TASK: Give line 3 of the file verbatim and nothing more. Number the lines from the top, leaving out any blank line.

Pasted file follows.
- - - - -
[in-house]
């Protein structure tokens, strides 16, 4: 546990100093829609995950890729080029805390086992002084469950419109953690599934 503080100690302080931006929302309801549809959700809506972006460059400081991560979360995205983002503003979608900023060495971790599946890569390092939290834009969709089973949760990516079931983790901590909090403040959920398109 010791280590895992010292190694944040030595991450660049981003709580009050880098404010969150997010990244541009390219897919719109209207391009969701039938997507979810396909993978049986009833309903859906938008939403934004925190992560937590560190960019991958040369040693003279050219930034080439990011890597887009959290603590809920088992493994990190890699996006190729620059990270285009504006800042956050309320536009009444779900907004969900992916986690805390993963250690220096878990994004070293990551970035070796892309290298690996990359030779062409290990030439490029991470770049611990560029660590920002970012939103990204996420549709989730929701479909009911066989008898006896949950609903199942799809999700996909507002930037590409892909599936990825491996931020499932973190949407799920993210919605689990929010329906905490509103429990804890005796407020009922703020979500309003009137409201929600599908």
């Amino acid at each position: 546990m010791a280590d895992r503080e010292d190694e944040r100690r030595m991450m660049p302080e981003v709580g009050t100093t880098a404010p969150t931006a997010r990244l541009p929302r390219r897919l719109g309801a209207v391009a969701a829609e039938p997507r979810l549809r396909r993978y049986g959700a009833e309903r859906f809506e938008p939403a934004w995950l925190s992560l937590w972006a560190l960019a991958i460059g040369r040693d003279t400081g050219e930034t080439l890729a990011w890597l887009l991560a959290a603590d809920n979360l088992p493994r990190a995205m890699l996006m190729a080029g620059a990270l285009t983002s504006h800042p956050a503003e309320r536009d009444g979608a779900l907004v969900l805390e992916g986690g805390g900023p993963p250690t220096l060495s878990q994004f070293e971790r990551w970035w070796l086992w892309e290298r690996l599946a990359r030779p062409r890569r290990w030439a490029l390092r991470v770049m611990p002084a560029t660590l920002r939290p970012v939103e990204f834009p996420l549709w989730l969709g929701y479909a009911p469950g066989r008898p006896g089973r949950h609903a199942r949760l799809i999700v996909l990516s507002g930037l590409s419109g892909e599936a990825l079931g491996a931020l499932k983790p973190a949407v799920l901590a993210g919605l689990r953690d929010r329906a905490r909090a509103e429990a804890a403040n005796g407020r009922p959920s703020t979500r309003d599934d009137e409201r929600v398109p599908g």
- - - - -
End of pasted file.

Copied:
């Amino acid at each position: 546990m010791a280590d895992r503080e010292d190694e944040r100690r030595m991450m660049p302080e981003v709580g009050t100093t880098a404010p969150t931006a997010r990244l541009p929302r390219r897919l719109g309801a209207v391009a969701a829609e039938p997507r979810l549809r396909r993978y049986g959700a009833e309903r859906f809506e938008p939403a934004w995950l925190s992560l937590w972006a560190l960019a991958i460059g040369r040693d003279t400081g050219e930034t080439l890729a990011w890597l887009l991560a959290a603590d809920n979360l088992p493994r990190a995205m890699l996006m190729a080029g620059a990270l285009t983002s504006h800042p956050a503003e309320r536009d009444g979608a779900l907004v969900l805390e992916g986690g805390g900023p993963p250690t220096l060495s878990q994004f070293e971790r990551w970035w070796l086992w892309e290298r690996l599946a990359r030779p062409r890569r290990w030439a490029l390092r991470v770049m611990p002084a560029t660590l920002r939290p970012v939103e990204f834009p996420l549709w989730l969709g929701y479909a009911p469950g066989r008898p006896g089973r949950h609903a199942r949760l799809i999700v996909l990516s507002g930037l590409s419109g892909e599936a990825l079931g491996a931020l499932k983790p973190a949407v799920l901590a993210g919605l689990r953690d929010r329906a905490r909090a509103e429990a804890a403040n005796g407020r009922p959920s703020t979500r309003d599934d009137e409201r929600v398109p599908g």